“I had no idea that this case would excite these emotions, I will tell you that frankly,” Ellis told the court as the jury, which was not present for his comments, deliberated for a second day. The case is being tried in Alexandria, Virginia.

Ellis’s admission came during an afternoon hearing brought by a coalition of media outlets, including NBC News, to unseal juror names and bench conference transcripts of conversations the judge has had with the defense and the prosecution.

Ellis refused to reveal the names of the jurors because he fears they would face similar threats — without being afforded the same protections.

“I have no reason to believe that, if those names are unsealed, there won’t be threats against them,” he said.

Ellis also said he would not unseal the one bench conference related to the ongoing investigation, because he did not want to interfere in it, though at the conclusion of the case, he will unseal transcripts related to the administration of the jury.

Manafort is facing 18 charges of tax and banking fraud, and has pleaded not guilty to all charges.

Prosecutors have painted Manafort as a liar who hid millions from U.S. tax authorities in overseas accounts for years, while Manafort’s attorneys sought to paint him as a talented political consultant who had served several elected officials, including Trump, while pinning the blame for any wrongdoing on Rick Gates, Manafort’s former protégé and the key witness against him.

Threatening a trial judge is a very serious allegation.

US democratic dysfunction continues

Facebook says it has identified further attempts to use social media to interfere with US elections, while Robert Mueller has referred three investigations into possible illicit foreign lobbying by Washington insiders to federal prosecutors in New York – as this involves people associated with Democrats as well as Republicans President Trump should at least be partially supportive of legally confronting the swamp.

NY Times: Facebook Identifies an Active Political Influence Campaign Using Fake Accounts

Facebook said on Tuesday that it had identified a political influence campaign that was potentially built to disrupt the midterm elections, with the company detecting and removing 32 pages and fake accounts that had engaged in activity around divisive social issues.

The company did not definitively link the campaign to Russia. But Facebook officials said some of the tools and techniques used by the accounts were similar to those used by the Internet Research Agency, the Kremlin-linked group that was at the center of an indictment this year alleging interference in the 2016 presidential election.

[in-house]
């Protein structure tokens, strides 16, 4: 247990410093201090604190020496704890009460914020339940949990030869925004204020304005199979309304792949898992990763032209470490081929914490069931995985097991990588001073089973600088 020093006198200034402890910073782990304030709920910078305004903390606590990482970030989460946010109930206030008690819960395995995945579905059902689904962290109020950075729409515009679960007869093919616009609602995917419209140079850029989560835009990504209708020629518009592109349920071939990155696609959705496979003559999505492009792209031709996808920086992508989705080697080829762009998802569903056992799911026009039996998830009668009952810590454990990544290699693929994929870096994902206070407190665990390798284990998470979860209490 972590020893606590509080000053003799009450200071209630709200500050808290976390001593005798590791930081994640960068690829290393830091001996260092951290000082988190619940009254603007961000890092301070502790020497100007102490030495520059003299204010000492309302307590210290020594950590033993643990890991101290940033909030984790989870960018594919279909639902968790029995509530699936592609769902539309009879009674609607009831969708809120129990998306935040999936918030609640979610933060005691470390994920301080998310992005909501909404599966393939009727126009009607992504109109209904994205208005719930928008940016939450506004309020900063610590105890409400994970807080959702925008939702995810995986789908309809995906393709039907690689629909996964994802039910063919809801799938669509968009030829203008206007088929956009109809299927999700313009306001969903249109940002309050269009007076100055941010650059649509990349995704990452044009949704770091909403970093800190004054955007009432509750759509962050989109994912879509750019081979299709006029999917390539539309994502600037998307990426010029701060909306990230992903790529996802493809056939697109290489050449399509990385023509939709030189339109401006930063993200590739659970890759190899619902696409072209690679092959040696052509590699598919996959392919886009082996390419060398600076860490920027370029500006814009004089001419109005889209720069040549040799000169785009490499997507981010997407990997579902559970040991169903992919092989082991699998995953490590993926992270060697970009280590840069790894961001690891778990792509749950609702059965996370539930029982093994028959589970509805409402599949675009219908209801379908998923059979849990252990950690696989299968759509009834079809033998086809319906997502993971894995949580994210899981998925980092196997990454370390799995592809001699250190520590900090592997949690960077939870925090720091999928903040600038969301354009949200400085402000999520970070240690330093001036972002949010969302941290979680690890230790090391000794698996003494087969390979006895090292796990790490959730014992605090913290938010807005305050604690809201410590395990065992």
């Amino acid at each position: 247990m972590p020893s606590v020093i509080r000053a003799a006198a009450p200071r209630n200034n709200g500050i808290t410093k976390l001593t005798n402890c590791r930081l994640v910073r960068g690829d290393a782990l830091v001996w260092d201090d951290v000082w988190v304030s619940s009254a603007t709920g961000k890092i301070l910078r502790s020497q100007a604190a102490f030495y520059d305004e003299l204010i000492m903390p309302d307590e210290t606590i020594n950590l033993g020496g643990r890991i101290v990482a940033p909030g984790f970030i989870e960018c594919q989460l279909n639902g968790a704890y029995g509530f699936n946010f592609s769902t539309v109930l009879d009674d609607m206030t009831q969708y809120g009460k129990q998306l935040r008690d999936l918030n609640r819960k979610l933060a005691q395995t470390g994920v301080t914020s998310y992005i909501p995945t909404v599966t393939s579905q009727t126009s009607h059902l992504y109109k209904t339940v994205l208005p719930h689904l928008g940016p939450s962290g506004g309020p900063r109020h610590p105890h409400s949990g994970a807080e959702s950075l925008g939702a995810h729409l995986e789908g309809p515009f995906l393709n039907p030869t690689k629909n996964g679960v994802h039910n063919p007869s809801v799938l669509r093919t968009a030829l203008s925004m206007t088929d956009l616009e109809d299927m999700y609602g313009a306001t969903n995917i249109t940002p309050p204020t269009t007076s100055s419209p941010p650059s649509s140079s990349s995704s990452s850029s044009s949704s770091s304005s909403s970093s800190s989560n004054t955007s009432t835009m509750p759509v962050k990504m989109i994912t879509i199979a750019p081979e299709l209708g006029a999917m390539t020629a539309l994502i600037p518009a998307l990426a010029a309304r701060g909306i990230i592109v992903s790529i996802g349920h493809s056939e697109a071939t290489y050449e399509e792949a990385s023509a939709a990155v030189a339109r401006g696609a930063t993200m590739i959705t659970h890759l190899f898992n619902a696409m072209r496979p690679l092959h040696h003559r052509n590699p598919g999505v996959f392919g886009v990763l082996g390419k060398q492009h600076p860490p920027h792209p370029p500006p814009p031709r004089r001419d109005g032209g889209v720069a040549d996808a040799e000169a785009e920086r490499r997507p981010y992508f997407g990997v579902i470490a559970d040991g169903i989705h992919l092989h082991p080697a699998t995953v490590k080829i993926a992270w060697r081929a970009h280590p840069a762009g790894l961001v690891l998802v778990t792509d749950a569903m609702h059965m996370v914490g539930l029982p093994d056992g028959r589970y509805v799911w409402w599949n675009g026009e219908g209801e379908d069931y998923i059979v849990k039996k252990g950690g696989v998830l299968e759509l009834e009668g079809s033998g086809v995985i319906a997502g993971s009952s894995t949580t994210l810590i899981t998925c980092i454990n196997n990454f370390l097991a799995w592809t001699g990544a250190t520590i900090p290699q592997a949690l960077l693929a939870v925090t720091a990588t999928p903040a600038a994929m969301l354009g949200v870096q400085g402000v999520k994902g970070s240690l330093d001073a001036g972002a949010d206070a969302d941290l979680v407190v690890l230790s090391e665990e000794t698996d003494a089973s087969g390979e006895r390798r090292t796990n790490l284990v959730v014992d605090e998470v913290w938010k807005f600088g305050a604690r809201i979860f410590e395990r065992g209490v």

Facebook said it had discovered coordinated activity around issues like a sequel to last year’s deadly “Unite the Right” white supremacist rally in Charlottesville, Va. Activity was also detected around #AbolishICE, a left-wing campaign on social media that seeks to end the Immigration and Customs Enforcement agency.

The dream of the Internet enabling a revolution in ordinary people involvement in democracy has become an electoral nightmare in the US.

And we are not immune from it in New Zealand, but the greatest risk here is probably self inflicted wounds by ‘social justice warriors’ and political activists trying to impose their views and policies on everyone else, and trying to shut down speech they don’t like or they disagree with.

Also in the US, illicit foreign lobbying is in the spotlight with the trial of Paul Manafort under way – Manafort on trial: A scorched-earth prosecutor and not a mention of Trump

The nation’s inaugural look at special counsel Mueller’s team in action started with a bang. Assistant U.S. Attorney Uzo Asonye, brought onto the special counsel’s staff from the Alexandria federal prosecutor’s office for this case, faced the jury and declared: “A man in this courtroom believed the law did not apply to him.”

With more than a dozen of his colleagues from the federal investigation alongside and behind him, Asonye recovered quickly, keeping jurors riveted through a 26-minute opening statement that portrayed Manafort as someone who lied about his taxes, his income, his business, and a litany of other topics.

Only once, toward the end of the first day, did anyone mention the words “special counsel.” Zehnle said it, casually, in passing, with no reference to Trump or Russia or any of the political firestorm that has dominated the news for all of this presidency.